US stocks surge again as Bush goes for ‘partial nationalisation’ of banks

October 14th, 2008 - 9:45 pm ICT by IANS  

Washington, Oct 14 (IANS) As the US Tuesday unveiled an “unprecedented and aggressive” plan to pour at least $250 billion to partly nationalise nine major banks and expand federal insurance protection, the Wall Street was on the upward curve again.In an early morning speech from the White House, President George W. Bush described the administration’s plan as an “essential short term measure to ensure the viability of American’s banking system”.

“These measures are not designed to take over the free market but to preserve it,” he said to reassure Americans that the dramatic proposal was not meant to undermine the country’s free market principles.

Treasury Secretary Henry M. Paulson in fact went a step further calling parts of the proposal “objectionable… Today’s actions are not what we ever wanted to do”.

As the markets opened an hour after the Bush speech, stocks surged again adding to Monday’s historic rally. The Dow Jones industrial average jumped 363 points in the early going. The Standard & Poor’s 500 index added 3.9 percent and the Nasdaq composite gained two percent.

The reports of the broad details of the plan had sparked the biggest jump in stocks in history Monday with the Dow industrials soaring some 936 points or 11 percent. The S&P 500 and Nasdaq also hit point-gain records.

Nine of America’s largest banks have already agreed to take capital from the government and in return give preferred shares to taxpayers and limit executive pay. It is widely expected that half of the $250 billion will go to those nine banks.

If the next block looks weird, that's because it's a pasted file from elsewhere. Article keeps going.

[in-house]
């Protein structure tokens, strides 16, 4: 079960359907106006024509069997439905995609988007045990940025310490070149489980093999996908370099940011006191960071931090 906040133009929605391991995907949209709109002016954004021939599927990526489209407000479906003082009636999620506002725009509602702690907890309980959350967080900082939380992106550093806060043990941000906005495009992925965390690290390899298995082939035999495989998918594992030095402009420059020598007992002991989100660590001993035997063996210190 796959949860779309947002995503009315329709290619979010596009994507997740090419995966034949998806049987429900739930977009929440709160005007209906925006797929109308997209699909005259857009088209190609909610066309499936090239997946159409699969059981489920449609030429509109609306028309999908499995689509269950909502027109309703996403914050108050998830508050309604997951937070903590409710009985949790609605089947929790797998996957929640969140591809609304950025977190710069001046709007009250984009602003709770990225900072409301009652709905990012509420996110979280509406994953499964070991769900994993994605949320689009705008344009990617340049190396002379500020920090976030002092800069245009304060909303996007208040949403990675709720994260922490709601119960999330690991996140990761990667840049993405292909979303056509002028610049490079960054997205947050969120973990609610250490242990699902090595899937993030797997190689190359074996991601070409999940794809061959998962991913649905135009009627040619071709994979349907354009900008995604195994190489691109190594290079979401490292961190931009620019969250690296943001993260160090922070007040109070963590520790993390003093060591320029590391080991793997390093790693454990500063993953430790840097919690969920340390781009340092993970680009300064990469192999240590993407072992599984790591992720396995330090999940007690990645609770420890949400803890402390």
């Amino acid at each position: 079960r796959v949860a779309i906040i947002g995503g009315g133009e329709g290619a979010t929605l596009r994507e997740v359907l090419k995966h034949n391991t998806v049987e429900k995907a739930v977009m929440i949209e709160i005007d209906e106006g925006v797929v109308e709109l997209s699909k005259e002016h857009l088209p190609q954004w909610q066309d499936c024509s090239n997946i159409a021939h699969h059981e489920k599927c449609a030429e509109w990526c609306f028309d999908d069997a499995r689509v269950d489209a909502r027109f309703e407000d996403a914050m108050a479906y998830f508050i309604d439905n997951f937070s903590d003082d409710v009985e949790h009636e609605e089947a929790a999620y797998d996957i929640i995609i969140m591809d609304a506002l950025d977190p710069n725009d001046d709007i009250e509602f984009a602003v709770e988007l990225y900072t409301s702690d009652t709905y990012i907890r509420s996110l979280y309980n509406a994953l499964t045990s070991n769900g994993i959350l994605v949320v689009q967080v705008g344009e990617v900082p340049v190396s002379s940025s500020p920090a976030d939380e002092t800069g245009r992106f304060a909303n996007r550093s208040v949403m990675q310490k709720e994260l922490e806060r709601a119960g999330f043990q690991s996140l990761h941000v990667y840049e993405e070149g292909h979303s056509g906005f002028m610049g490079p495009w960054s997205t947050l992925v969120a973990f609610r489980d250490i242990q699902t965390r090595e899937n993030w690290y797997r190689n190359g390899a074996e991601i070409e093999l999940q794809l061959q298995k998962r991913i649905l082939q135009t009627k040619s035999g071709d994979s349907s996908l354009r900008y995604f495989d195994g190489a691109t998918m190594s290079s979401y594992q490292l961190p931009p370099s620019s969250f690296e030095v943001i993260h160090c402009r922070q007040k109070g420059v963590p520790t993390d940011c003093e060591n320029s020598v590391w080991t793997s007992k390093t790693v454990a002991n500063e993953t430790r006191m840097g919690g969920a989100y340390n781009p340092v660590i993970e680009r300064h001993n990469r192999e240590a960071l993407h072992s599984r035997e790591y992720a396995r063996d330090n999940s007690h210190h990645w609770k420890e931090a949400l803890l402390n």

Paulson stressed that some of the banks accepting government investment are healthy, but that the infusion of capital will allow them to increase their lending. “The needs of our economy require that our financial institutions not take this new capital to hoard it, but to deploy it,” he said,

Bush also made a formal request for an additional $100 billion to help out financial institutions. Congress had Oct 3 approved a $700 billion financial rescue plan, but it required the president to certify the need for any amount above the initial $250 billion.

The government can use the additional $100 billion to buy troubled assets held by firms or to make additional capital infusions into banks.

The president also announced insurance on all deposits in non-interest bearing bank accounts, a move that allows businesses to no longer worry that their payroll and checking accounts exceeding the limits backed by the Federal Deposit Insurance Corp. And the government will also back most new bank debt.

Bush acknowledged that the US was following steps already taken in Europe. He said that is the best way to address the concerns of US consumers and business leaders.

“I recognize that the action leaders are taking here in Washington and European capitals are distant from those concerns, but they are designed to benefit the American people by stabilising the overall financial system and helping the economy recover,” he said.

After Bush’s announcement, Paulson, Federal Reserve Chairman Ben Bernanke and FDIC Chairman Sheila Bair appeared together to endorse the plan.

“Today, there is a lack of confidence in our financial system - a lack of confidence that must be conquered because it poses an enormous threat to our economy,” Paulson said. “Investors are unwilling to lend to banks, and healthy banks are unwilling to lend to each other and to consumers and businesses.”

For his part, Bernanke said these steps were notable because the government is not waiting for banks to become insolvent before they act.

“Waiting too long to act has usually led to much greater direct costs of the intervention itself and, more importantly, magnified the painful effects of financial turmoil on households and businesses,” he said.

The package represents the government’s most extensive attempt yet to unfreeze frozen credit markets. The aim is to give banks the confidence to make loans to one another and their customers and help provide the economy the source of funds it needs to operate.

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